If James Adolphus’ insightful documentary “Being Mary Tyler Moore” teaches us anything, it is that the entertainment industry of today will never again produce another icon.

The current American culture of films and broadcast television is one that refuses to take chances. Grounds are no longer made to be broken; trails no longer blazed. Studio executives are afraid of offending anyone, while today’s younger audiences have an aversion to creativity and an impatience for any voice other than their own.

Over the last decade, drive and creativity have been held hostage by fear. In cinema (and especially on television), creators would rather tap at the door than break it down, terrified of the opinions on the other side. On both the big and little screen, the product has suffered greatly.

The documentary opens with a shockingly chauvinistic clip from the 1960s where Moore is being interviewed by David Susskind about her role as Laura Petrie on “The Duck Van Dyke Show”. The actress’s demeanor stays calm as the host expresses tired views of how women should be subservient to the men. Moore stays poised as she calmly rebutted by recalling a quote from one of the Women’s Movement founders which states a woman must be “a human first and a woman second…”

This was the perfect moment to begin the film, as it represents a woman who refused to be marginalized and one who would continue to fight for equality.

Mary Tyler Moore began her career in the puritanical late 1950s on the show “Richard Diamond, Private Detective”. The actress’s time there would open her eyes and set her on a course of change.

Moore’s character is a switchboard operator who is never seen anywhere other than her post. The camera never lets the audience see her face, only her legs and the back of her head. Feeling her character was deserving of more money due to the popularity, Moore asked for a small raise and immediately lost the role.

The incident with that show’s producer would send Moore on a career-long quest to tell the stories and play the characters that accurately represented women.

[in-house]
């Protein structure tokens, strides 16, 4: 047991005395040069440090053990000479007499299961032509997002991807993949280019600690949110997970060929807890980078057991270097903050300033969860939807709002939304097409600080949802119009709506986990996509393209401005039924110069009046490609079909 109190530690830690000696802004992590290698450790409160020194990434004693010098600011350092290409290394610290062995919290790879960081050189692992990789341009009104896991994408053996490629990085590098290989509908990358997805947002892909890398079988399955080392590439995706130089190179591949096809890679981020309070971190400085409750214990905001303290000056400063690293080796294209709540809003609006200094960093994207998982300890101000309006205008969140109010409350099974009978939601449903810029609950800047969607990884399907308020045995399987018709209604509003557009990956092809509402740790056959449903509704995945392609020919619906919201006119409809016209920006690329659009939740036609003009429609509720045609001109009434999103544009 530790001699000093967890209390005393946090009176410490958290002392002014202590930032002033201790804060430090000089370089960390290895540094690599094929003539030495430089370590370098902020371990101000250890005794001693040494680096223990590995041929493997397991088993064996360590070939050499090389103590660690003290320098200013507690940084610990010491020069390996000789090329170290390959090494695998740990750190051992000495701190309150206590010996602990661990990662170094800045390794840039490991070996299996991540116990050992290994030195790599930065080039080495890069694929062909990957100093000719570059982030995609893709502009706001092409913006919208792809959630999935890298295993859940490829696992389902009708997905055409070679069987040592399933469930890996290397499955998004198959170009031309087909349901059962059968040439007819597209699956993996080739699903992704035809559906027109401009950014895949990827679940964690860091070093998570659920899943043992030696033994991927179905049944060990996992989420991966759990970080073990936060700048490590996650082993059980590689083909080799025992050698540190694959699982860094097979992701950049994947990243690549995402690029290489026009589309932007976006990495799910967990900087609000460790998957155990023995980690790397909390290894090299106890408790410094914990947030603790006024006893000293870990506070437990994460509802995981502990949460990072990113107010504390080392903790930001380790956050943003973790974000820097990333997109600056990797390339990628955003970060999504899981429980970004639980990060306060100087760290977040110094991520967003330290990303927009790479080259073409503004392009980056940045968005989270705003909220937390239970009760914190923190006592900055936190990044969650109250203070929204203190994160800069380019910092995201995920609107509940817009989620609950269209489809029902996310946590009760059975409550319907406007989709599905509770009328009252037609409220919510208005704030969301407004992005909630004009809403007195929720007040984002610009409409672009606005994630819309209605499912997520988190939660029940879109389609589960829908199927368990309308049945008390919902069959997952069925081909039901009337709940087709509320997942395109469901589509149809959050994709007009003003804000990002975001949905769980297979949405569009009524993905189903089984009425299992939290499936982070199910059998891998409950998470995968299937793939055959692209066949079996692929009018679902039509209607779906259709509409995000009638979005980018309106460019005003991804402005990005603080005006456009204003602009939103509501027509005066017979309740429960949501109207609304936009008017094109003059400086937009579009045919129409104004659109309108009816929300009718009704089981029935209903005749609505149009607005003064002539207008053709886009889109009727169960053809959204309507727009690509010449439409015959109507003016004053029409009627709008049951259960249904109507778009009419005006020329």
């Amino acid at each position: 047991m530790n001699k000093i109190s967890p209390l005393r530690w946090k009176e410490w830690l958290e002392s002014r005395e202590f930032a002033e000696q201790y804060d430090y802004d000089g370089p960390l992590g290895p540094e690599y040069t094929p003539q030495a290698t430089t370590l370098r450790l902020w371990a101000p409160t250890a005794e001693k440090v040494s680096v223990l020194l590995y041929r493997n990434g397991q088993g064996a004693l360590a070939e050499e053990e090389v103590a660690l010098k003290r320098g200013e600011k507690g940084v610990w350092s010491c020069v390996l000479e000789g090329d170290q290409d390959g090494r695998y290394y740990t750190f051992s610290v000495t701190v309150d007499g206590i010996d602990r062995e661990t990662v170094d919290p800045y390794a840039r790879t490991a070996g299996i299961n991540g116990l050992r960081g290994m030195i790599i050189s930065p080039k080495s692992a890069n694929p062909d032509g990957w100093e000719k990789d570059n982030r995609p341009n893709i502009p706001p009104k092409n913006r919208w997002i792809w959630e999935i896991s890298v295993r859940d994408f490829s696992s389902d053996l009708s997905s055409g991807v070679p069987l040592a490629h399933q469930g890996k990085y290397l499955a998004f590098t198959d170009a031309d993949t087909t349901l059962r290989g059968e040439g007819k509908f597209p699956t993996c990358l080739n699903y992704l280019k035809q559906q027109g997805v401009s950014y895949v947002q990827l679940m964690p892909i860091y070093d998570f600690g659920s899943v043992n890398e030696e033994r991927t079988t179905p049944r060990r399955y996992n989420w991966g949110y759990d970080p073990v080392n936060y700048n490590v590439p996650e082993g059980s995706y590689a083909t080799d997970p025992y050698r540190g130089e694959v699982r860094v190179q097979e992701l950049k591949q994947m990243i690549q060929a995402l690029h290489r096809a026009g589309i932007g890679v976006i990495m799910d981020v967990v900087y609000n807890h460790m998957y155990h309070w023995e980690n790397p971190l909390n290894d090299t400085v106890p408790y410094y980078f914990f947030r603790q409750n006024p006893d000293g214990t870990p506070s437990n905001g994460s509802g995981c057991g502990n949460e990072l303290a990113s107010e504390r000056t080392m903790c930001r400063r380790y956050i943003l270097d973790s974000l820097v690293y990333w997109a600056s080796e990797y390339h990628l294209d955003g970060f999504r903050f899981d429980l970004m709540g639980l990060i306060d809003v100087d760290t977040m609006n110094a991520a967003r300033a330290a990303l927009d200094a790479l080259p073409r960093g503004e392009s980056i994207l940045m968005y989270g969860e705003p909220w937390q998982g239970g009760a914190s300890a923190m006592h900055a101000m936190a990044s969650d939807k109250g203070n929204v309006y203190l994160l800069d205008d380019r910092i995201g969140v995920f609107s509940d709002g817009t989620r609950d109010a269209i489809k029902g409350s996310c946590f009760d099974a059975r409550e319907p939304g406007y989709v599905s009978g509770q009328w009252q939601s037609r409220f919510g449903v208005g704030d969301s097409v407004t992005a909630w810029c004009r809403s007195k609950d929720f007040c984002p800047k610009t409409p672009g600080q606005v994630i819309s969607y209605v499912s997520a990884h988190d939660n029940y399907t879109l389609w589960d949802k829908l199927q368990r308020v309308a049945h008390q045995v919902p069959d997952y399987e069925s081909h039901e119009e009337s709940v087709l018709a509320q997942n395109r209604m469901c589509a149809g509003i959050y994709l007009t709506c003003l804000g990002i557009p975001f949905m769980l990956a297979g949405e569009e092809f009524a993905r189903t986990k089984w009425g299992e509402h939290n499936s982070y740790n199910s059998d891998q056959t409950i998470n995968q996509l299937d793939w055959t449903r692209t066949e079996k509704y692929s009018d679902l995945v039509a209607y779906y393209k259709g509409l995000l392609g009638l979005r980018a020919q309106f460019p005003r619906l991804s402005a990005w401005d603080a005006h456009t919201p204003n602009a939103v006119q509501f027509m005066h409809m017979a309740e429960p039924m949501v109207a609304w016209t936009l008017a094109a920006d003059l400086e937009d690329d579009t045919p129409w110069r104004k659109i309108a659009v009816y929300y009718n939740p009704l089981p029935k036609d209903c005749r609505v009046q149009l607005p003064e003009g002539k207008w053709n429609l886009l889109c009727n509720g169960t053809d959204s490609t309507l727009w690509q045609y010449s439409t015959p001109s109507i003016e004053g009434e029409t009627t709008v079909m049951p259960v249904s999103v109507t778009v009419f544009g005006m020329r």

The documentary goes through the actress’s life chronologically. Moore’s time on “The Dick Van Dyke Show” allowed her a lifelong friendship with the show’s star and began her quest to be a leader of change.

Laura Petrie was the first woman to wear pants on television and the first to have a backbone. Moore was shocked and delighted to find the show’s creator, Carl Reiner, welcoming her input on the growth of her character.

Thanks to one the film’s executive producers Robert Levine (Moore’s third husband) “Being Mary Tyler Moore” is filled with a tremendous amount of behind-the-scenes footage, private photos, and home movies.

Rather than having one narrator, Adolphus uses a great deal of the actress’s interviews (both public and private), interspersing comments and stories from friends and colleagues who knew Moore best. This works to the film’s advantage, essentially letting the actress tell her own story.

Many of the clips and testimonials show a woman who was careful with what she revealed to the public, but the film gives insight to into all aspects of her life. Her alcoholism, the accidental death of her son, her need for independence, and her desire to date freely when single are handled with respect.

The time spent covering “The Mary Tyler Moore Show” solidifies just how much of a groundbreaker the actress was. Moore’s role as Mary Richards was something early-70s television audiences hadn’t seen.

Richards was a single independent working woman who was happy being single. The show was the first to have a character so positive about her life. Breaking many tv taboos, the show featured one episode where Mary had a one-night stand. Moore wanted women to be portrayed accurately and fought hard for the show to do so.

While director James Adolphus doesn’t do anything new regarding a documentary about a person’s life and career, the film is effective and moving.

Moore left an important and everlasting mark on screen and in life.

Sitting down to write my thoughts on “Being Mary Tyler Moore”, my one rule was not to fall prey to the cliche of quoting the theme song from Moore’s iconic tv show. As my thoughts took one last trip through such a phenomenal career, I thought of her place in not only my world, but in the history of entertainment.

Through two classic and groundbreaking television shows, countless variety show appearances, an Oscar nomination for her fearless work in Redford’s “Ordinary People”, and for her tireless work in helping to raise over 2 billion dollars to fight diabetes in children, Moore’s life and legacy is something to celebrate.

Due to her honesty and determination and beautiful personality and the sweet memories she left us, it deserves to be said that Mary Tyler Moore could indeed, turn the world on with her smile and she did make it after all.


Being Mary Tyler Moore

Directed by James Adolphus

Starring Mary Tyler Moore, James L. Brooks, Jmaes Burrows, Bill Persky, Rosie O’Donnell, Katie Couric

NR, 119 Minutes, HBO Documentary Films